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Pros: Drive continually performs quickly and quietly. I purchased my first drive on a Black Friday sale back in 2012 and it was amazing. I'm using it as a second drive to, what was back then, a 120Gb SSD. Installing the application on the WD drive and having only the OS on the SSD provided amazing results. I was worried about heat, so I also purchased a hotswap bay with an active cooling fan, but it would be just fine without the fan. With my current Samsung 840 Pro SSD, when I copy files to the VelociRaptor, I see a consistent 200Mb/s write times.
Western Digital RMA process is simple and extremely fast.
Other Thoughts: My first drive failed on me. But that was my fault and by no means an imperfection from the factory.
Go to WD site and REGISTER your drive!
The RMA process is simple and quick. I had my new drive the NEXT DAY after they received the defective one.
Pros: Transferring data from an SSD to this drive takes no time at all. I use this drive as an application drive with an SSD as my boot drive. I don't notice any unusual noise out of this, if it's making a lot of noise, you may just be getting a lot of vibration from your case. I've got it mounted with rubber mounts, so it's no louder than any other mechanical drive in my system.
Other Thoughts: I bought this drive in November 2012 and it performed great out of the box.
I had to RMA it two weeks ago because it wasn't being recognized by Windows or BIOS. Upon further inspection I noticed a very distinct clicking noise. I suspect this happened because of me actually dropping the drive when I got a new case, but it took at least 3 months for the clicking to develop.
THAT being said... The RMA procedure through Western Digital was painless and easy. They even have an RMA status of "clicking noise". I sent the drive in and it got to them on a Friday and the following Tuesday I had my new drive. Outstanding.
Pros: This board has everything you will ever need. Period. Unless you need the extra PCI-E slots, there's really no reason to get the -E version. I didn't think it would fit into my older Lian Li case, but it's just ever so slightly larger than the AMD board I was replacing. Installing the CPU, RAM and everything else was a breeze. I love how with the Corsair H100i, you don't have to install a back plate, just screw it directly into the 2011 bracket and you're done. The board does take a few seconds to post, during which time it is flashing all sorts of Q codes at you. At first this concerned me, but once it went to "A0" and "AA" you're golden. It accepted all 64gigs of Mushkin RAM and all I had to do was enable the XMP profile and it automatically clocked the RAM at its advertised 2133Mhz speed. It also bumped the processor up from the stock 3.4Ghz to 3.8Ghz.
Cons: There is one major con that can happen if you're unlucky and get older stock. The BIOS - You need version 4306 to run the Ivybridge-E processors (which nowadays most everybody will be). I got a board that had been sitting in a warehouse and had the ancient 0802 BIOS on it. So I did what the ASUS support sites told me to do and started the process to flash the BIOS with the BIOS flashback utility. It never would work. Everything I did it just seemed to laugh at me. I called support, the guy walked me through the exact same steps... Nothing. Finally he said we could either RMA the board or they could ship me a new BIOS chip. I opted for the BIOS chip since I didn't want to take everything apart. Next day, I remove the old and put in the new chip. Same symptoms. It turned out they sent me the wrong one. Ok, fine, stuff happens, they're small chips that are hard to read. They send me another one for free. Next day, I install the new chip. The board doesn't even power on. I call support, they decide it be best if we RMA the board. I send it in. I get it back a week later. The board still does not power on. Not even using the onboard power button. No motherboard lights come on when I plug in the 24-pin power. At this point I'm kinda mad, I've got a $570 processor and $1000 worth of RAM just sitting here and it's been a month since I bought the board and I haven't even seen it post. I call support, they run around and ask everyone what to do. Finally I demand that I just get a brand new board. They agree. I send it in, they overnight me a brand new board. Check the bios and it is the newest (at the time) 4505 BIOS. I install the CPU and RAM and a dinky video card and it POST's!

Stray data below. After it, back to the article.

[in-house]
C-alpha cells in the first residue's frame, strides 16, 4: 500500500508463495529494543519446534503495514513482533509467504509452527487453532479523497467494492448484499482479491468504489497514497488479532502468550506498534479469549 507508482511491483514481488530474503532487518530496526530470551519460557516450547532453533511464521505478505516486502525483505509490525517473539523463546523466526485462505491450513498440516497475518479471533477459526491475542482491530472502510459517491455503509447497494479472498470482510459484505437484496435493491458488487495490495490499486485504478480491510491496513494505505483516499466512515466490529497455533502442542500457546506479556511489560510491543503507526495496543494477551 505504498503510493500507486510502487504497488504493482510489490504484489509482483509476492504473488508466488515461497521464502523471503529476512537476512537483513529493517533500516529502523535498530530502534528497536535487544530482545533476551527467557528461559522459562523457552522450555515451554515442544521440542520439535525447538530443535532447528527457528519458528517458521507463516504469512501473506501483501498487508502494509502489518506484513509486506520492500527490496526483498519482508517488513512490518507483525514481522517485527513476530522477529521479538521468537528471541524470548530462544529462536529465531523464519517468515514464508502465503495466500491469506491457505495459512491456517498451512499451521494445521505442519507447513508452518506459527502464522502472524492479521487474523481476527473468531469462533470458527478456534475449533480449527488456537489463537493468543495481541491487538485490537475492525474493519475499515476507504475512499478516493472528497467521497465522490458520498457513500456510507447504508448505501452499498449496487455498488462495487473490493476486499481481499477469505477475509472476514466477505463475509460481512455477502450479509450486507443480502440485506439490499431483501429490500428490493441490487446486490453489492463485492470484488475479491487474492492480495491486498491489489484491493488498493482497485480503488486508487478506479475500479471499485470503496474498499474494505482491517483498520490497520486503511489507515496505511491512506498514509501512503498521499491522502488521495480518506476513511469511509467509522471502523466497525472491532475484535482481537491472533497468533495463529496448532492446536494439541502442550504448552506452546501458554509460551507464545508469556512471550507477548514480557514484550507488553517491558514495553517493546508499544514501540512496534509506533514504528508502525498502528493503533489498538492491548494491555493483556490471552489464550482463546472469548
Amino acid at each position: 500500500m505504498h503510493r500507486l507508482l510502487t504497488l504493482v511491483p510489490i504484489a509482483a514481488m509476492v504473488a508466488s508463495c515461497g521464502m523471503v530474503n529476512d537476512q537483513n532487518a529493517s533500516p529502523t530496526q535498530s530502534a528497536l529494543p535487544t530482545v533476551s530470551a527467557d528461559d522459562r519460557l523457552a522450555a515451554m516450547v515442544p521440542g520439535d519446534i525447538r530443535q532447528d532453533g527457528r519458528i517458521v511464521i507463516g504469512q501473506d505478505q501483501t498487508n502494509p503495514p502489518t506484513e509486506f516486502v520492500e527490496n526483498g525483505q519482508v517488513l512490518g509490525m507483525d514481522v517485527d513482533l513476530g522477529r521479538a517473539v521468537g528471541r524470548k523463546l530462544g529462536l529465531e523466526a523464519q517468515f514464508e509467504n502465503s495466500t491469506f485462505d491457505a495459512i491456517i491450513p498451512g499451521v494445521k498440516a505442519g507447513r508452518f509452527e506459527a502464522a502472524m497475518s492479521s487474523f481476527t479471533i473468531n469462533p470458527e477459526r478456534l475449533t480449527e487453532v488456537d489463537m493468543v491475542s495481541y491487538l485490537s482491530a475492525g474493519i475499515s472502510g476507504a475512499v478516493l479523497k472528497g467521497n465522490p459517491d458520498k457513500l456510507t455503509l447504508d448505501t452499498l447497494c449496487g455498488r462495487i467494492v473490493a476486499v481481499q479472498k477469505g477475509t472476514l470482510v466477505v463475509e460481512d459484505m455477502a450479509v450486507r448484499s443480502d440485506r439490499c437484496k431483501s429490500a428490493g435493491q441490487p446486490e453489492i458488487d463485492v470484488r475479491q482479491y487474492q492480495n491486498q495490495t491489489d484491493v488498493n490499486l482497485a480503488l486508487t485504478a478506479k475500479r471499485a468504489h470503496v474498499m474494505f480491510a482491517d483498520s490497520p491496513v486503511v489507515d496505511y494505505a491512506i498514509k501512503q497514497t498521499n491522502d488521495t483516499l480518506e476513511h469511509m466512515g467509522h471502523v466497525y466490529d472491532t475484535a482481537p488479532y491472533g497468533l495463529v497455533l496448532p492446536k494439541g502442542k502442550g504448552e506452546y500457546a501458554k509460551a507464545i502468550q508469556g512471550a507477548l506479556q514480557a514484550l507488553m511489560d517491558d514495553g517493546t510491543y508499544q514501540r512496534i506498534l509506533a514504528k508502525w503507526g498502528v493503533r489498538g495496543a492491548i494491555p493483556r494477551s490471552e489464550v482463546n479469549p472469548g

Long story short... If you get an older board with an ancient BIOS, you may have a long road ahead of you. But it is completely worth it in the end.
The only good thing about this Con is that ASUS did make everything right in the end. At no point did they say that they were not going to honor the warranty. They even refunded me the $40 for the new BIOS chip and the overnight shipping I paid for. So ASUS warranty service is amazing.
Other Thoughts: If you've stuck around after the con's section then Congratulations!
Don't let the whole BIOS thing keep you from buying this board.
I'm not using this PC for anything that it should actually be used for. I'm not running any workstation software, video editing, and I'm playing a game every once in a while.
I basically have a 6core/12thread, 64 Gigs of RAM email and internet machine.
But - Everything it does, it does very quickly. I'm very glad that I went with this system.